For I wanted the whole Rouen trial in, if it could be got in in such a way that the reader's interest would not flag--in fact I wanted the reader's interest to increase; and so I stuck to it with that determination in view--with the result that I have left nothing out but unimportant repetitions. Although it is mere history--history pure and simple--history stripped naked of flowers, embroideries, colorings, exaggerations, invention--the family agree that I have succeeded. It was a perilous thing to try in a tale, but I never believed it a doubtful one--provided I stuck strictly to business and didn't weaken and give up: or didn't get lazy and skimp the work. The first two-thirds of the book were easy; for I only needed to keep my historical road straight; therefore I used for reference only one French history and one English one--and shoveled in as much fancy work and invention on both sides of the historical road as I pleased. But on this last third I have constantly used five French sources and five English ones and I think no telling historical nugget in any of them has escaped me.

Possibly the book may not sell, but that is nothing--it was written for love.

There--I'm called to see company. The family seldom require this of me, but they know I am not working today. Yours sincerely, S. L. CLEMENS.

"Brusnahan," of the foregoing letter, was an employee of the New York Herald, superintendent of the press-room--who had invested some of his savings in the type-setter.

In February Clemens returned to New York to look after matters connected with his failure and to close arrangements for a reading- tour around the world. He was nearly sixty years old, and time had not lessened his loathing for the platform. More than once, however, in earlier years, he had turned to it as a debt-payer, and never yet had his burden been so great as now. He concluded arrangements with Major Pond to take him as far as the Pacific Coast, and with R. S. Smythe, of Australia, for the rest of the tour. In April we find him once more back in Paris preparing to bring the family to America, He had returned by way of London, where he had visited Stanley the explorer--an old friend.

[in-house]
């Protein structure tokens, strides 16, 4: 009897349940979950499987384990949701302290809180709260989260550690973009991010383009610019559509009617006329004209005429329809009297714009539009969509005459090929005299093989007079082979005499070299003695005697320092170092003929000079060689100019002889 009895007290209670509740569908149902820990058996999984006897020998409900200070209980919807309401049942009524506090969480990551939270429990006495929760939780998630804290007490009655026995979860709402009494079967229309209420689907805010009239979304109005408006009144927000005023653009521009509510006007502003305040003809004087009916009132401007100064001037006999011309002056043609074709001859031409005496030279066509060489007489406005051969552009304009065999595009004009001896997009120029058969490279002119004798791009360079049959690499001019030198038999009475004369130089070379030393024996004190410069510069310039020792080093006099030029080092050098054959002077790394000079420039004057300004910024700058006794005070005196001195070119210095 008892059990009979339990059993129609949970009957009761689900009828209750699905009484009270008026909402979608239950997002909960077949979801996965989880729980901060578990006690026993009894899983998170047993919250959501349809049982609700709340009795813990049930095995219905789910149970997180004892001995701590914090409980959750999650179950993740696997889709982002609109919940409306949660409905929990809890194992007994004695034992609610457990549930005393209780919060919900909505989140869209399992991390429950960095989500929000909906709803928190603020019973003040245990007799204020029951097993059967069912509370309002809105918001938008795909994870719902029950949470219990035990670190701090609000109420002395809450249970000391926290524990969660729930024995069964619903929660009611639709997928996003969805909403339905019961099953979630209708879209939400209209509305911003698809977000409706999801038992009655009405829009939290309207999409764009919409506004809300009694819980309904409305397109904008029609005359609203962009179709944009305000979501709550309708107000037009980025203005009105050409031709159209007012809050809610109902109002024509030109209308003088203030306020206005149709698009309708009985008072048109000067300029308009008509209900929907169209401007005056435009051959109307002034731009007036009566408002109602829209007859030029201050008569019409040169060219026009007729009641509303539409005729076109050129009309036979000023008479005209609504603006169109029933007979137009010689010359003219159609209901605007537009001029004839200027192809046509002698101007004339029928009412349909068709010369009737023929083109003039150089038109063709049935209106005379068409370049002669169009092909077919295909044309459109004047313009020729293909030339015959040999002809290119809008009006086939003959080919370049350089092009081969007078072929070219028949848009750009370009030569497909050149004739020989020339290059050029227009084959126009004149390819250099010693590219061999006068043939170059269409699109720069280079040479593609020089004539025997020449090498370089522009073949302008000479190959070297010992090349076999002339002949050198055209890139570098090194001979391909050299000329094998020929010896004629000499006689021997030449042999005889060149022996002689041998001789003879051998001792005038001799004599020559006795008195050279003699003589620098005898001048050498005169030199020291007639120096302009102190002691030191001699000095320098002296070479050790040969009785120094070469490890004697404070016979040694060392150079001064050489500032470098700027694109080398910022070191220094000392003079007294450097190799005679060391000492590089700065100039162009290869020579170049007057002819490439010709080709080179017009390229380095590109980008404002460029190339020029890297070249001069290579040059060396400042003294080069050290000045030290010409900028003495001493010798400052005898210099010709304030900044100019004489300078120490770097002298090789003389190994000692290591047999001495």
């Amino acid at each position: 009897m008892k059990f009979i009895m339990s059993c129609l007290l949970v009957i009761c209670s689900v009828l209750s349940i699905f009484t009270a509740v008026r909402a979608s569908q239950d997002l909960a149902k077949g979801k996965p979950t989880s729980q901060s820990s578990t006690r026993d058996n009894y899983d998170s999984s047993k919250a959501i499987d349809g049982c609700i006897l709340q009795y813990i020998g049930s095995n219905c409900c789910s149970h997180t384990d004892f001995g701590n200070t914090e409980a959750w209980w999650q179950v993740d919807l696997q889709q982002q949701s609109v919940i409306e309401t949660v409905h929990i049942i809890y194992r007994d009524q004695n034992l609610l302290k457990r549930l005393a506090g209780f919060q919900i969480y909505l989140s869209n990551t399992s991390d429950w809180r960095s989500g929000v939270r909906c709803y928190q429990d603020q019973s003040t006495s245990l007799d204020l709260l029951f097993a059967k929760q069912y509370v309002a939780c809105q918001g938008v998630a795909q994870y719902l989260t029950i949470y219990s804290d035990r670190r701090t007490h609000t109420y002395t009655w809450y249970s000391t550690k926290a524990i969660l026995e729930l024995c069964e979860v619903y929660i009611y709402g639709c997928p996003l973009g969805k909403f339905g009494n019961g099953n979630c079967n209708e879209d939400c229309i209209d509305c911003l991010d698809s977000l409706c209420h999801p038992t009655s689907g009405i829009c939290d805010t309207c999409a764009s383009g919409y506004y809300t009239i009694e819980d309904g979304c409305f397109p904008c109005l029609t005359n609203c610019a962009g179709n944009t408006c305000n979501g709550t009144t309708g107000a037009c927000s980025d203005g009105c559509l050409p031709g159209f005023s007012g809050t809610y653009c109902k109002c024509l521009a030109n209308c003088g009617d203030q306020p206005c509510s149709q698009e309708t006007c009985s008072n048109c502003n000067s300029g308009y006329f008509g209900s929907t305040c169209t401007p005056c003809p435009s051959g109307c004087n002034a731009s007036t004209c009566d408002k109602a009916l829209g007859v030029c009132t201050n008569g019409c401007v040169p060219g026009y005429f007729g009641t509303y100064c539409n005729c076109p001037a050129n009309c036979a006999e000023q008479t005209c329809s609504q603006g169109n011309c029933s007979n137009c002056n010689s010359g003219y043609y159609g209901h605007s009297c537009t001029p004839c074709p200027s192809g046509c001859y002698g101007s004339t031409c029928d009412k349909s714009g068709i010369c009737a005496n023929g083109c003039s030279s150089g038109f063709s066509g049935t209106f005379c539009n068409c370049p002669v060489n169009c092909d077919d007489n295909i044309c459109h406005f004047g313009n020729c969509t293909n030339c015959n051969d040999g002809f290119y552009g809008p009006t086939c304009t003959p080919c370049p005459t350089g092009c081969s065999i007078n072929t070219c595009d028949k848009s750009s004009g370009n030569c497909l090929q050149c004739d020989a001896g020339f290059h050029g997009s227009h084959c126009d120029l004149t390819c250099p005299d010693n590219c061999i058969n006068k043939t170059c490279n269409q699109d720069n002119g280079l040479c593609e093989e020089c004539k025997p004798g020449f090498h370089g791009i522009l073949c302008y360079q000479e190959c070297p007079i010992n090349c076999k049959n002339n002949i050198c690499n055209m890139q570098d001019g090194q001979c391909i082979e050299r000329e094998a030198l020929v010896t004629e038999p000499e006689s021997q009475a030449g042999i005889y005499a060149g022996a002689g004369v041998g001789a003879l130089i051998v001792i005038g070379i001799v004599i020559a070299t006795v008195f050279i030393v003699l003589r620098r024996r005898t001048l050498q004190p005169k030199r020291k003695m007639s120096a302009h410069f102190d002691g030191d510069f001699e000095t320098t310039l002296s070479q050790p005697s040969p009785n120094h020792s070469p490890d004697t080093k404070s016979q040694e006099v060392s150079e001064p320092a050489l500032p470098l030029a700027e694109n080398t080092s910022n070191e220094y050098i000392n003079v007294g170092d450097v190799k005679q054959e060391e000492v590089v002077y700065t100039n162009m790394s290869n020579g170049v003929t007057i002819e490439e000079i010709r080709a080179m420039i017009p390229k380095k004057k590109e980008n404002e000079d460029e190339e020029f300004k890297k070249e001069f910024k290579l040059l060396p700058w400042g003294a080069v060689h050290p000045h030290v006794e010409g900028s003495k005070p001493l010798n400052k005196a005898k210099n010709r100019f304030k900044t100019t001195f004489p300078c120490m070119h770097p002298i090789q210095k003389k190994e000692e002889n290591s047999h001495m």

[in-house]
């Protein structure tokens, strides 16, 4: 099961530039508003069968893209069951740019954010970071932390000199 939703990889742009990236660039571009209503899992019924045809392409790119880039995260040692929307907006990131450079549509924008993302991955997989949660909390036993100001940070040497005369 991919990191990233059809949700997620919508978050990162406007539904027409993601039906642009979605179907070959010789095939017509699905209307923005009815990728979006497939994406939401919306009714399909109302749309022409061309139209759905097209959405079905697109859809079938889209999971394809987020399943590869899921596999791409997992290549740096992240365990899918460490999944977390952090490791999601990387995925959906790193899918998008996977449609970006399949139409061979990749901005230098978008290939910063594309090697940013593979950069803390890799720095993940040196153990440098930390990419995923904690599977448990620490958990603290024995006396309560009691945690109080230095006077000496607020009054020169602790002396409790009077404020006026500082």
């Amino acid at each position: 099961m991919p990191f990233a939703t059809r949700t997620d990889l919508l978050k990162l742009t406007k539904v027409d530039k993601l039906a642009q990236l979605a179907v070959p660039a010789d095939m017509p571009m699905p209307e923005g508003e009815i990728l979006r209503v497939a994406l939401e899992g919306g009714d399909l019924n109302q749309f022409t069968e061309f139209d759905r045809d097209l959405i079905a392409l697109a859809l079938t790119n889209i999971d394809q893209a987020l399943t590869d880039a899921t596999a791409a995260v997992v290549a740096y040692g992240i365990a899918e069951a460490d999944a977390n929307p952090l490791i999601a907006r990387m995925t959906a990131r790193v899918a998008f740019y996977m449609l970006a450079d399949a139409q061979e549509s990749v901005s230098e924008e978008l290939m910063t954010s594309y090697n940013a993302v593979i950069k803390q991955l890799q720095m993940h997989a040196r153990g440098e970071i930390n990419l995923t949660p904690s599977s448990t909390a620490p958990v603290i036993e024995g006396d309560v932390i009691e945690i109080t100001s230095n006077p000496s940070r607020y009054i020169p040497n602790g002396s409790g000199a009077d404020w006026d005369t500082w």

To H. H. Rogers, in New York City:

169 RUE DE L'UNIVERSITE, Sunday, Apr.7,'95. DEAR MR. ROGERS,--..... Stanley is magnificently housed in London, in a grand mansion in the midst of the official world, right off Downing Street and Whitehall. He had an extraordinary assemblage of brains and fame there to meet me--thirty or forty (both sexes) at dinner, and more than a hundred came in, after dinner. Kept it up till after midnight. There were cabinet ministers, ambassadors, admirals, generals, canons, Oxford professors, novelists, playwrights, poets, and a number of people equipped with rank and brains. I told some yarns and made some speeches. I promised to call on all those people next time I come to London, and show them the wife and the daughters. If I were younger and very strong I would dearly love to spend a season in London--provided I had no work on hand, or no work more exacting than lecturing. I think I will lecture there a month or two when I return from Australia.

There were many delightful ladies in that company. One was the wife of His Excellency Admiral Bridge, Commander-in Chief of the Australian Station, and she said her husband was able to throw wide all doors to me in that part of the world and would be glad to do it, and would yacht me and my party around, and excursion us in his flag-ship and make us have a great time; and she said she would write him we were coming, and we would find him ready. I have a letter from her this morning enclosing a letter of introduction to the Admiral. I already know the Admiral commanding in the China Seas and have promised to look in on him out there.

Mark Twain
Classic Literature Library

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